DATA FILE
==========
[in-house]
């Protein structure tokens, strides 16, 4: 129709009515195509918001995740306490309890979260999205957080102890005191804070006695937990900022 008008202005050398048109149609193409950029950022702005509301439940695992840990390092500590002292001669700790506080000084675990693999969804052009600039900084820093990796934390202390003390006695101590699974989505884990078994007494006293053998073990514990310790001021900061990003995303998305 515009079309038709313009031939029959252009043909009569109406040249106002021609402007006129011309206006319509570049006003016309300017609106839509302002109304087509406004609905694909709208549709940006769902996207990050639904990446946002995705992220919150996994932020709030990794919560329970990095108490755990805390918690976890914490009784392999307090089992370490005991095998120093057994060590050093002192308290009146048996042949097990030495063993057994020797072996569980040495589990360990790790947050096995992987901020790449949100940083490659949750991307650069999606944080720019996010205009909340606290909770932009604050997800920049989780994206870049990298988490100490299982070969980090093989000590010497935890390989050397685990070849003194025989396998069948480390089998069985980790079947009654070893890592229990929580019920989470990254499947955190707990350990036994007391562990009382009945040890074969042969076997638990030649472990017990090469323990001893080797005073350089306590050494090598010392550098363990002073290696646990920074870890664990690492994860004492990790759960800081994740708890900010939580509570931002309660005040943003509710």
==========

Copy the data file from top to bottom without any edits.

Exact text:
[in-house]
């Protein structure tokens, strides 16, 4: 129709009515195509918001995740306490309890979260999205957080102890005191804070006695937990900022 008008202005050398048109149609193409950029950022702005509301439940695992840990390092500590002292001669700790506080000084675990693999969804052009600039900084820093990796934390202390003390006695101590699974989505884990078994007494006293053998073990514990310790001021900061990003995303998305 515009079309038709313009031939029959252009043909009569109406040249106002021609402007006129011309206006319509570049006003016309300017609106839509302002109304087509406004609905694909709208549709940006769902996207990050639904990446946002995705992220919150996994932020709030990794919560329970990095108490755990805390918690976890914490009784392999307090089992370490005991095998120093057994060590050093002192308290009146048996042949097990030495063993057994020797072996569980040495589990360990790790947050096995992987901020790449949100940083490659949750991307650069999606944080720019996010205009909340606290909770932009604050997800920049989780994206870049990298988490100490299982070969980090093989000590010497935890390989050397685990070849003194025989396998069948480390089998069985980790079947009654070893890592229990929580019920989470990254499947955190707990350990036994007391562990009382009945040890074969042969076997638990030649472990017990090469323990001893080797005073350089306590050494090598010392550098363990002073290696646990920074870890664990690492994860004492990790759960800081994740708890900010939580509570931002309660005040943003509710």